There are various points in which the RNA isolation and purification step can be paused (see protocol above). However, once liver samples have been harvested, continuing to the immunoprecipitation is recommended, as the yield of isolated RNA could drop by ~50% with freezing at this step10. Tissues should be quickly rinsed with dissection buffer that contains cycloheximide to inhibit mRNA translation. Insufficient tissue lysis could also contribute to low RNA yield. It is critical to homogenize tissues on ice until no tissue chunks are visible with the motor homogenizer while ensuring minimal aeration10. Additionally, sufficient washing with high-salt buffer is crucial to ensure removal of nonspecific binding of ribosomal proteins to the affinity matrix. Including a wild type negative control helps to assess the specificity of the immunoprecipitation and the efficiency of the wash steps. Additionally, using a commercial RNA purification kit that includes RNase-free DNase treatment will increase RNA purity.

Moreover, it is recommended to verify the expression and abundance of the GFP:RPL10A fusion protein and assess the amount of tissue required to obtain ample RNA for downstream analysis. Tissue sections or lysates could be used for immuno-based detection methods to validate the expression of GFP:RPL10A. The amount of RNA isolated can vary by: (1) the number of cells expressing GFP:RPL10A, (2) the expression level of the transgene, and (3) the size and ploidy of the cells expressing the transgene. A pilot experiment using half and double the amount of the recommended amount of tissue could be useful in determining the optimal input lysate for TRAP-seq. In our hands, we could obtain ~150 ng of RNA with as little as 1-2% of hepatocytes expressing GFP:RPL10A from 200 mg of the repopulating Fah-/- liver, representing ~2 x 105 polyploid hepatocytes with transgene expression9.

The TRAP-seq methodology isolates ribosome-bound mRNA to profile a cell's translating mRNA pool. The resulting sequencing reads therefore correspond to the 'translatome' rather than the transcriptome. Note that translating ribosome footprints will not be collected, as TRAP is performed on native rather than crosslinked complexes. If footprinting analyses are desired, the above protocol should be modified with relevant cross-linking followed by immunoprecipitation (CLIP) methodologies18. Another limitation of TRAP is the requirement of a sufficient number of cells expressing the GFP:RPL10A fusion protein. For experiments in which the cell type of interest is small, combining multiple biological samples may be required to isolate sufficient RNA to enable RNA-seq19. Furthermore, TRAP-seq requires the presence of GFP:RPL10A in the cell type of interest. This could pose a challenge if there is no specific delivery system to the cells or if a cell-type specific promoter to drive Cre expression is not available.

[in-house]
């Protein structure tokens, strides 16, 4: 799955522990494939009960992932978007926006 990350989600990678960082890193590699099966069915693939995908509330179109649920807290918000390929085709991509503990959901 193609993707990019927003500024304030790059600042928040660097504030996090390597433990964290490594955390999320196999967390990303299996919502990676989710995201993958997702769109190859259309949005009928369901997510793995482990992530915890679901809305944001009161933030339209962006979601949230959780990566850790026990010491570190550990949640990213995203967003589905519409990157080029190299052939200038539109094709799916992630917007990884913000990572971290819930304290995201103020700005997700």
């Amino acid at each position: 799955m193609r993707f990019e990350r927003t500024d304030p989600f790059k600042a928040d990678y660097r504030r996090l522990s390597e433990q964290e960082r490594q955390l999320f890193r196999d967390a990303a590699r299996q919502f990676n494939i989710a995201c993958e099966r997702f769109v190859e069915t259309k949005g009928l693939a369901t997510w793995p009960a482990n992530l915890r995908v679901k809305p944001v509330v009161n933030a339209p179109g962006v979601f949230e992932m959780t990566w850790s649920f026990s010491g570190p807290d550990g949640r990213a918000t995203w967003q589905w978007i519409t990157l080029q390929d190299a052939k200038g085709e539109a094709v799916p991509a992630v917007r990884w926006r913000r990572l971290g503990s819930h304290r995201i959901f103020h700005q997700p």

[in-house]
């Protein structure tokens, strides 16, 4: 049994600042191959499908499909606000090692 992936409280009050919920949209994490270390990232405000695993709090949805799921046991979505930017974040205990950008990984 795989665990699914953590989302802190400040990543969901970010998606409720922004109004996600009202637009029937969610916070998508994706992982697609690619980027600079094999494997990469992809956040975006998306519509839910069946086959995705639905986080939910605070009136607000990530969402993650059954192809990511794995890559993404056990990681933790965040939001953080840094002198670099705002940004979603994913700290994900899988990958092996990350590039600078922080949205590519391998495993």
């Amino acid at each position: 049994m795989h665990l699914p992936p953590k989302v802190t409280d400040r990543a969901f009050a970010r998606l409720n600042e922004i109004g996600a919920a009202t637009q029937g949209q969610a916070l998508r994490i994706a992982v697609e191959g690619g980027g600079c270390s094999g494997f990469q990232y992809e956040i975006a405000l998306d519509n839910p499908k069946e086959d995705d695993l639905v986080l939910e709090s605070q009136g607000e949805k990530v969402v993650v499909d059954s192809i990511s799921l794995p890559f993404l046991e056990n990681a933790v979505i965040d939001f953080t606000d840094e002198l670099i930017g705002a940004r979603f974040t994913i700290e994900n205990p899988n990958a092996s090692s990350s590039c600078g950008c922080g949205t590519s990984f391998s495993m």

The recent development of single-cell RNA-seq (scRNA-seq) technology has allowed direct sequencing followed by in silico identification of various cell types, enabling sequencing without sorting for specific cell types of interests20,21,22. However, scRNA-seq still requires dissociation of cells from the organ. In the case of the Fah-/- repopulation model, liver perfusion and hepatocyte isolation is extremely difficult and inefficient due to the fragility of both the injured and replicating hepatocytes. In fact, we have not yet been able to isolate sufficient hepatocytes from Fah-/- mice undergoing repopulation after hydrodynamic injection of Fah plasmids. Additionally, in the time it takes to process tissues, gene expression levels could change. Protocols for liver perfusion take up to 30 min of warm ischemia time. Future methodologies to optimize liver perfusion to decrease processing time and increase isolation efficiency could allow scRNA-seq integration to the Fah-/- mouse model system and possibly to other injury and repopulation models. This would also enable the study of all liver cell types.

In conclusion, the integration of TRAP-seq with the Fah-/- mouse allows specific isolation and gene expression profiling of replicating hepatocytes to identify therapeutic targets that could promote liver repopulation. This method can be implemented to study other cell types in the liver and other organ systems for disease-specific identification of gene expression changes to identify potential drug targets or biomarkers. An analogous technique can be used to collect nuclei from repopulating hepatocytes using affinity purification, and then to perform an epigenetic analysis of these specific cells16.

Subscription Required. Please recommend JoVE to your librarian.

Disclosures

The authors have nothing to disclose.

Acknowledgments

This work was supported by the following grants: F31-DK113666 (AWW), K01-DK102868 (AMZ), K08-DK106478 (KJW), and P30-DK050306 (Pilot grant to KJW).

Materials

Name Company Catalog Number Comments
10 mL Tissue Grinder, Potter-Elv, Coated DWK Life Sciences (Wheaton) 358007
Absolutely RNA Miniprep Kit Agilent 400800
Anti-GFP antibodies Memorial Sloan-Kettering Antibody & Bioresource Core GFP Ab #19C8 and GFP Ab #19F7
Bovine Serum Albumin, IgG-Free, Protease-Free Jackson ImmunoResearch 001-000-162